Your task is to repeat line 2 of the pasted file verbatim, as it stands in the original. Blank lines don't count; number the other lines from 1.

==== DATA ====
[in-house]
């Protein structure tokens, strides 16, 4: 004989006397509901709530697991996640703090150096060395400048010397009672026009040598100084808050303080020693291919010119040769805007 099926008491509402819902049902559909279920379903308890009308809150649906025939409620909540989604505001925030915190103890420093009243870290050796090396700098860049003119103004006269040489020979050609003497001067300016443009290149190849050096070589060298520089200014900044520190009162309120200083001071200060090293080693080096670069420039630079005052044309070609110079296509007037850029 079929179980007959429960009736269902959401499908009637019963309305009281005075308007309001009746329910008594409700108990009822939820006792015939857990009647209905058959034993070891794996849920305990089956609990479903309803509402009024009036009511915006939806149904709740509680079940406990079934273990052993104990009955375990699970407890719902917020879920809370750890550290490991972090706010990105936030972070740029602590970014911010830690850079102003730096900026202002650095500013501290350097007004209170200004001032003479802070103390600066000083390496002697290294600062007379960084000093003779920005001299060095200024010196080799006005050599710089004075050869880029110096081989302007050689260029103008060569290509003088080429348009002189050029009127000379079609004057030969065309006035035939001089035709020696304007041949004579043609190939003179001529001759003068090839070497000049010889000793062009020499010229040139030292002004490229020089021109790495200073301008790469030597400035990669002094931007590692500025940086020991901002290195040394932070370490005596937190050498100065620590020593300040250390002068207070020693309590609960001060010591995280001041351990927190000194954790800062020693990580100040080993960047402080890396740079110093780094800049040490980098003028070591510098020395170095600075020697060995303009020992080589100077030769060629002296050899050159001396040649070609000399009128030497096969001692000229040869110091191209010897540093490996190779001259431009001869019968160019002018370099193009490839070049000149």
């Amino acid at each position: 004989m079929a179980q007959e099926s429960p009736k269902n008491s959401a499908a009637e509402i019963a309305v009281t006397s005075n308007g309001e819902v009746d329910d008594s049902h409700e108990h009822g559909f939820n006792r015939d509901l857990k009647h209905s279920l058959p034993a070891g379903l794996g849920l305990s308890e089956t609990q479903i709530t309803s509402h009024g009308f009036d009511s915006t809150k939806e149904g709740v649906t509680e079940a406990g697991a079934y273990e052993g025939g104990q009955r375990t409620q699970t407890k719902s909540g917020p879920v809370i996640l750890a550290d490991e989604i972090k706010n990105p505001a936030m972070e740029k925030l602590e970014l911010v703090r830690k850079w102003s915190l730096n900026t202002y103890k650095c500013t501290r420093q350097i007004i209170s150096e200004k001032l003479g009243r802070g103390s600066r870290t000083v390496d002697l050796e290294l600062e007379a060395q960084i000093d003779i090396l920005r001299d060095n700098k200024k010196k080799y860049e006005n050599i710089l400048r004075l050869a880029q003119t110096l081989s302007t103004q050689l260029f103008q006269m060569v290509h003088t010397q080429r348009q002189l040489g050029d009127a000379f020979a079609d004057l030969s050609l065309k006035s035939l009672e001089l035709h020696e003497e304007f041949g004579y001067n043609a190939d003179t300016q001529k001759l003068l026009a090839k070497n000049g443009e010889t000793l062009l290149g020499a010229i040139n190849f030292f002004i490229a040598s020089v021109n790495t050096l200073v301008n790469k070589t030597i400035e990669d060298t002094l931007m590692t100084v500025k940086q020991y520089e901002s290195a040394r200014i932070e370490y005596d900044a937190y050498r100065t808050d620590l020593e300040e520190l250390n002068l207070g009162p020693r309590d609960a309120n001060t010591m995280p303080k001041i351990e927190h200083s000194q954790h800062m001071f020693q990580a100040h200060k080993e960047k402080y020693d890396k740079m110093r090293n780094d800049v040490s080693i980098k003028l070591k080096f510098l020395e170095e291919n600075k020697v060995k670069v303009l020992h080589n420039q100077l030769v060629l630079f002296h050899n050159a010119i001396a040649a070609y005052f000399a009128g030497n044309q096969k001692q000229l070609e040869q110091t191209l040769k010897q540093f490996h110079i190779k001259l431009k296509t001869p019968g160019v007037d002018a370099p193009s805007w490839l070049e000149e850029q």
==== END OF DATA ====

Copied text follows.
């Protein structure tokens, strides 16, 4: 004989006397509901709530697991996640703090150096060395400048010397009672026009040598100084808050303080020693291919010119040769805007 099926008491509402819902049902559909279920379903308890009308809150649906025939409620909540989604505001925030915190103890420093009243870290050796090396700098860049003119103004006269040489020979050609003497001067300016443009290149190849050096070589060298520089200014900044520190009162309120200083001071200060090293080693080096670069420039630079005052044309070609110079296509007037850029 079929179980007959429960009736269902959401499908009637019963309305009281005075308007309001009746329910008594409700108990009822939820006792015939857990009647209905058959034993070891794996849920305990089956609990479903309803509402009024009036009511915006939806149904709740509680079940406990079934273990052993104990009955375990699970407890719902917020879920809370750890550290490991972090706010990105936030972070740029602590970014911010830690850079102003730096900026202002650095500013501290350097007004209170200004001032003479802070103390600066000083390496002697290294600062007379960084000093003779920005001299060095200024010196080799006005050599710089004075050869880029110096081989302007050689260029103008060569290509003088080429348009002189050029009127000379079609004057030969065309006035035939001089035709020696304007041949004579043609190939003179001529001759003068090839070497000049010889000793062009020499010229040139030292002004490229020089021109790495200073301008790469030597400035990669002094931007590692500025940086020991901002290195040394932070370490005596937190050498100065620590020593300040250390002068207070020693309590609960001060010591995280001041351990927190000194954790800062020693990580100040080993960047402080890396740079110093780094800049040490980098003028070591510098020395170095600075020697060995303009020992080589100077030769060629002296050899050159001396040649070609000399009128030497096969001692000229040869110091191209010897540093490996190779001259431009001869019968160019002018370099193009490839070049000149």